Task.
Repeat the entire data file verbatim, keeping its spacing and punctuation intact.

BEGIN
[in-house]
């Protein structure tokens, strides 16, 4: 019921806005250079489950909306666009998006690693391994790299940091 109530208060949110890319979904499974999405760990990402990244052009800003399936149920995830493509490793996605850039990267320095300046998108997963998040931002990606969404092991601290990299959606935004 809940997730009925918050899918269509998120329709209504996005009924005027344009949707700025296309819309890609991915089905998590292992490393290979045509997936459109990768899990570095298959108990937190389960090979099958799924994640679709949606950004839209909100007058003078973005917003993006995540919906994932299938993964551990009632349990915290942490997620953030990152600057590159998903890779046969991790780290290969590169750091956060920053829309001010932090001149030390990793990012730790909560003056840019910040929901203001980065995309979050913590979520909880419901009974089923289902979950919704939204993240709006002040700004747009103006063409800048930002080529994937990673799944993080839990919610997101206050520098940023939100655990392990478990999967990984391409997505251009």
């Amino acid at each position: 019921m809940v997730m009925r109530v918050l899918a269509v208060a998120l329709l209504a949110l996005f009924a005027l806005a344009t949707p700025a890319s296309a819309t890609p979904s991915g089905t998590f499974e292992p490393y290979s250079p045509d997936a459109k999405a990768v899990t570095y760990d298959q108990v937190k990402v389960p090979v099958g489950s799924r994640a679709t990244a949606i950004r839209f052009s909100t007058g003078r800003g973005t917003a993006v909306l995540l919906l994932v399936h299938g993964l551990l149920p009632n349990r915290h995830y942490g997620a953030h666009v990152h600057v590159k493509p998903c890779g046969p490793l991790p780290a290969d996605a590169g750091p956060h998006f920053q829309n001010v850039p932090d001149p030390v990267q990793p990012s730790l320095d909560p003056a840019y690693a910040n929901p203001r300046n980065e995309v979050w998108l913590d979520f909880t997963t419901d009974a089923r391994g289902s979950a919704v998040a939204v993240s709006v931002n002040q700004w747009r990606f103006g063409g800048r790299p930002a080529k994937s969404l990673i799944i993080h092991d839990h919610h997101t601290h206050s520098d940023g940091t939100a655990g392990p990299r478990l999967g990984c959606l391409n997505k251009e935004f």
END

[in-house]
């Protein structure tokens, strides 16, 4: 019921806005250079489950909306666009998006690693391994790299940091 109530208060949110890319979904499974999405760990990402990244052009800003399936149920995830493509490793996605850039990267320095300046998108997963998040931002990606969404092991601290990299959606935004 809940997730009925918050899918269509998120329709209504996005009924005027344009949707700025296309819309890609991915089905998590292992490393290979045509997936459109990768899990570095298959108990937190389960090979099958799924994640679709949606950004839209909100007058003078973005917003993006995540919906994932299938993964551990009632349990915290942490997620953030990152600057590159998903890779046969991790780290290969590169750091956060920053829309001010932090001149030390990793990012730790909560003056840019910040929901203001980065995309979050913590979520909880419901009974089923289902979950919704939204993240709006002040700004747009103006063409800048930002080529994937990673799944993080839990919610997101206050520098940023939100655990392990478990999967990984391409997505251009």
């Amino acid at each position: 019921m809940v997730m009925r109530v918050l899918a269509v208060a998120l329709l209504a949110l996005f009924a005027l806005a344009t949707p700025a890319s296309a819309t890609p979904s991915g089905t998590f499974e292992p490393y290979s250079p045509d997936a459109k999405a990768v899990t570095y760990d298959q108990v937190k990402v389960p090979v099958g489950s799924r994640a679709t990244a949606i950004r839209f052009s909100t007058g003078r800003g973005t917003a993006v909306l995540l919906l994932v399936h299938g993964l551990l149920p009632n349990r915290h995830y942490g997620a953030h666009v990152h600057v590159k493509p998903c890779g046969p490793l991790p780290a290969d996605a590169g750091p956060h998006f920053q829309n001010v850039p932090d001149p030390v990267q990793p990012s730790l320095d909560p003056a840019y690693a910040n929901p203001r300046n980065e995309v979050w998108l913590d979520f909880t997963t419901d009974a089923r391994g289902s979950a919704v998040a939204v993240s709006v931002n002040q700004w747009r990606f103006g063409g800048r790299p930002a080529k994937s969404l990673i799944i993080h092991d839990h919610h997101t601290h206050s520098d940023g940091t939100a655990g392990p990299r478990l999967g990984c959606l391409n997505k251009e935004f």